Saturday, 6 October 2012

It's My Working Hypothesis or What Happens When Folks Die? Also, My New Poetry and Haiku Blog

Recently we've been having a little discussion in my online buddhist community: "So What Happens When Folks Die?"  I like to use the image of the ocean as a metaphor for life and death and stuff like that - I'm not the only one, either; there's tons of people including Zen teachers (like my own) who use it too just because it's so easy and accessible for most people.  Unless maybe if you've never seen the ocean.  But basically we can think of ALL THAT IS - you know, LIFE/UNIVERSE/TAO/GOD/BUDDHANATURE/whatever as one big ocean, and we're the waves.  And if you look at the waves it looks like they're individual waves, but they're really just the ocean moving.  And if you look at the waves as they reach the shore, what happens?

Below was my response:

 "'(If) you think the wave reaches the shore and disappears, that is wrong. If you think no wave reaches the shore and disappears, that is also wrong. If you think the wave went back to the ocean that is also wrong. If you think there is no wave that went back to the ocean that is also wrong.' 

Did the wave disappear? If all waves are just the ocean moving, then there is no individual wave to either appear or disappear, and nothing that reaches the shore and returns to the ocean (that would imply that the wave and the ocean were separated and now they will be reunited). So to say the wave disappears upon reaching the shore, or to say that it returns to the ocean, are both wrong. But it is also wrong to say that there is no wave that appears and disappears, no wave that reaches the shore and returns to the ocean. The waves and the ocean are just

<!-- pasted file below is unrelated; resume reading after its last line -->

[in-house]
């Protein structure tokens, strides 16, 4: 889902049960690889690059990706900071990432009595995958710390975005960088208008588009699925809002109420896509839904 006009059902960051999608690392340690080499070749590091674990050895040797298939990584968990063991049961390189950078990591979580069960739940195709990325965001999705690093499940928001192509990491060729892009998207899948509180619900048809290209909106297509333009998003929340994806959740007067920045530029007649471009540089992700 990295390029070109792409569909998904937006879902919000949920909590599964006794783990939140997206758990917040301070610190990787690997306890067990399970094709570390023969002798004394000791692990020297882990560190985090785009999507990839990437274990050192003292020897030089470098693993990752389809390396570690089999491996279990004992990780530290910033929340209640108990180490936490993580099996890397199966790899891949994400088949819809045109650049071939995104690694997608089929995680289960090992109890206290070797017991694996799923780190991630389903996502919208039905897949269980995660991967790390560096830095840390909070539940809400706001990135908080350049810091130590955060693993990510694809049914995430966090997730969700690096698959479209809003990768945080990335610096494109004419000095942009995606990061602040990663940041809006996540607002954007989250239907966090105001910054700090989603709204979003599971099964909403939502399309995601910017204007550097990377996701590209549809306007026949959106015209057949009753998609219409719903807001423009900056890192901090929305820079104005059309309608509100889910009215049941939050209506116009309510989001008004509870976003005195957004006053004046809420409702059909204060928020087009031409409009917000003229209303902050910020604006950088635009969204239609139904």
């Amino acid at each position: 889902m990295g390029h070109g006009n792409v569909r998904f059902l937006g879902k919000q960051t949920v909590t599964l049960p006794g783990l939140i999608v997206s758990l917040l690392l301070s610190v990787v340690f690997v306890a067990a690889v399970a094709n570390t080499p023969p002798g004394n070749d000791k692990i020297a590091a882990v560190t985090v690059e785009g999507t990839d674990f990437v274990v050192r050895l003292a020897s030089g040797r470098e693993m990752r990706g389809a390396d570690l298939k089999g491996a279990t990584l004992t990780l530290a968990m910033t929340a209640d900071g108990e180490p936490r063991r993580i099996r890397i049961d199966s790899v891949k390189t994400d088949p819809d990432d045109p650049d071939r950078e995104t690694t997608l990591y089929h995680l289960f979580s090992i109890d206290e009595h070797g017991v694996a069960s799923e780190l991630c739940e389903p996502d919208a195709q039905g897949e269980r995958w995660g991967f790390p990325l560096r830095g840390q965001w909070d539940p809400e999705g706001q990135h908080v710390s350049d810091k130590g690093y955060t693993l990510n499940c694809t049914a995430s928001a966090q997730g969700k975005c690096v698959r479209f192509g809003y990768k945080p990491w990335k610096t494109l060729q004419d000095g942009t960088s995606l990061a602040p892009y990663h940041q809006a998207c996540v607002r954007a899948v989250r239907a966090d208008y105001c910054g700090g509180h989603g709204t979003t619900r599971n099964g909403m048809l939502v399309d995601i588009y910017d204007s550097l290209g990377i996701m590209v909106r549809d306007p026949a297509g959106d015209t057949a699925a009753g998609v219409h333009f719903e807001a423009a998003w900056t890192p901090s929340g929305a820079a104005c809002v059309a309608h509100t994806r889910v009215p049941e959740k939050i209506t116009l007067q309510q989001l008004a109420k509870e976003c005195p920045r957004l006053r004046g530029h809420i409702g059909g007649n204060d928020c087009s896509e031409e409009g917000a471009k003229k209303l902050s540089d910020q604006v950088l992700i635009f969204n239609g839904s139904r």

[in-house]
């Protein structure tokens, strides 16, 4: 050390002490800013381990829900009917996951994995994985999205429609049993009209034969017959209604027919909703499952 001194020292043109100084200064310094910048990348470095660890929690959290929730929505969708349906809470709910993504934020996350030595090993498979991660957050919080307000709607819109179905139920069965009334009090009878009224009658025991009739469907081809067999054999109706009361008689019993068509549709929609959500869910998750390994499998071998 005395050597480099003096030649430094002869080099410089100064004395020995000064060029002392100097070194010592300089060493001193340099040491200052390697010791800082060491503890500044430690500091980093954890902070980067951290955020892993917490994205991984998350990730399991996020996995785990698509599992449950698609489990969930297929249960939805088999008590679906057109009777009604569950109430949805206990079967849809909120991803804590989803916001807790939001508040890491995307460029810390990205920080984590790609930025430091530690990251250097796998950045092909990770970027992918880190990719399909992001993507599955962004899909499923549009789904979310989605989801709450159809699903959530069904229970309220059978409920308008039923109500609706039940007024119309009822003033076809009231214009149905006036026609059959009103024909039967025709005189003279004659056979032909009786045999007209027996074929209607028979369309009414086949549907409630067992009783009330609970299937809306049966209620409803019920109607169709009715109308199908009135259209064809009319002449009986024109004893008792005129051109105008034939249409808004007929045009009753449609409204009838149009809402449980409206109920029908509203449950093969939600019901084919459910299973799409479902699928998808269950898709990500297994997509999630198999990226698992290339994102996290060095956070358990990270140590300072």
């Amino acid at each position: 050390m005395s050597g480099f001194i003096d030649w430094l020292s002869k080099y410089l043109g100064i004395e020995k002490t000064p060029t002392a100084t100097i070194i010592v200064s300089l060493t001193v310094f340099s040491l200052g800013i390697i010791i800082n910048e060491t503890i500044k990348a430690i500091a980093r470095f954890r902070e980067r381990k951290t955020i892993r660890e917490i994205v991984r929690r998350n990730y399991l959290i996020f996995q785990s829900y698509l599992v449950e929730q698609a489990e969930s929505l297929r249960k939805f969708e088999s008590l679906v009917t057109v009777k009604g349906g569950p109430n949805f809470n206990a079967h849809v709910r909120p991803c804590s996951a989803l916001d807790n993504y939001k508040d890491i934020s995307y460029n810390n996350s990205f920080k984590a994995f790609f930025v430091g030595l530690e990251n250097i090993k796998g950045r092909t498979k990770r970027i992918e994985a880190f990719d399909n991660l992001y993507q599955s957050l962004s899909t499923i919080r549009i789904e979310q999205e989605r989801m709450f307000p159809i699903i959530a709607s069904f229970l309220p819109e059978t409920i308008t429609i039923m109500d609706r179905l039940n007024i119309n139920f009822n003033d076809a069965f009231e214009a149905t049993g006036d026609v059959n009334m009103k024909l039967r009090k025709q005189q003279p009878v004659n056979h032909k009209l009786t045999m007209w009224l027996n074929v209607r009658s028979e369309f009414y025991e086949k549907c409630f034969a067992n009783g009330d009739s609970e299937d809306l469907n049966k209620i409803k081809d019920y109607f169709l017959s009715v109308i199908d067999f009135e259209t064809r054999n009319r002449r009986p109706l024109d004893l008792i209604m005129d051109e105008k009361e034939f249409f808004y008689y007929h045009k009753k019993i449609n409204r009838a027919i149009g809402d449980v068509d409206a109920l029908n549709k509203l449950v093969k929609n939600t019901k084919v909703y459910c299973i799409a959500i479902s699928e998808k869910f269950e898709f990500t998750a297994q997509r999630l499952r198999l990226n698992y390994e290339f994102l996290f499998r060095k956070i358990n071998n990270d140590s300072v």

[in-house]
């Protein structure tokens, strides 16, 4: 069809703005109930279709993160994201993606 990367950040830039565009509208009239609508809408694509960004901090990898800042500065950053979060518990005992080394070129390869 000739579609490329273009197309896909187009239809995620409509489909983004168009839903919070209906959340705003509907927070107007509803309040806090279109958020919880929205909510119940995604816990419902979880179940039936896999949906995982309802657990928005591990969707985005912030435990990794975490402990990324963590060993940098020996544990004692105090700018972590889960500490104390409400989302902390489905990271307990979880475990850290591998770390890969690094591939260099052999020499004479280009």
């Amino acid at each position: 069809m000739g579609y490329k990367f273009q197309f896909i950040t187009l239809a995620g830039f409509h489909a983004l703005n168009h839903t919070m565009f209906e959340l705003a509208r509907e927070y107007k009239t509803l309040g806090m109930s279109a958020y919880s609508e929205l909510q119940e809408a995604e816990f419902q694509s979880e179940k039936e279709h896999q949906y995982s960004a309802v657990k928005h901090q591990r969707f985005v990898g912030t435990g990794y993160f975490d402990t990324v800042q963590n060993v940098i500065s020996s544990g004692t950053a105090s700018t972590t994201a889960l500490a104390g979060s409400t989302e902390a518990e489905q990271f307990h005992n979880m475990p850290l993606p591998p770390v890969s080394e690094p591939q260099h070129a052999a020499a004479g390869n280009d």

-^-^-^-^-^-^ (I can't exactly present you the ocean here so my illustration will have to do  ).

Something like that."


So, what happens when folks die?  You ask me?  I might say something like "what happens to my fist when I open my hand?". (As an aside, I can't remember exactly where I read that one). Or simply, life and death are like our hands in gassho* . More intimate than we think: not two, not one.

And you might press me and say "do you really believe that?" TO WHICH I'll reply: "It's my working hypothesis."




*That's Japanese for putting your hands together.  Similar to the Namaste/Namaskar greeting that yogis and Indians do


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I just started a new blog called Just This, The Bell's Song, and it's gonna be where I will dump all my wannabe poetry and haiku.  Why?  'Cause I decided last week I'm going to write at least one haiku a day.  So far I'm averaging roughly two or three, I think.  Think of how many I'll end up with after a year!  A book?  I don't want to say anything this early, but if I keep this up I'll end up filling a few.

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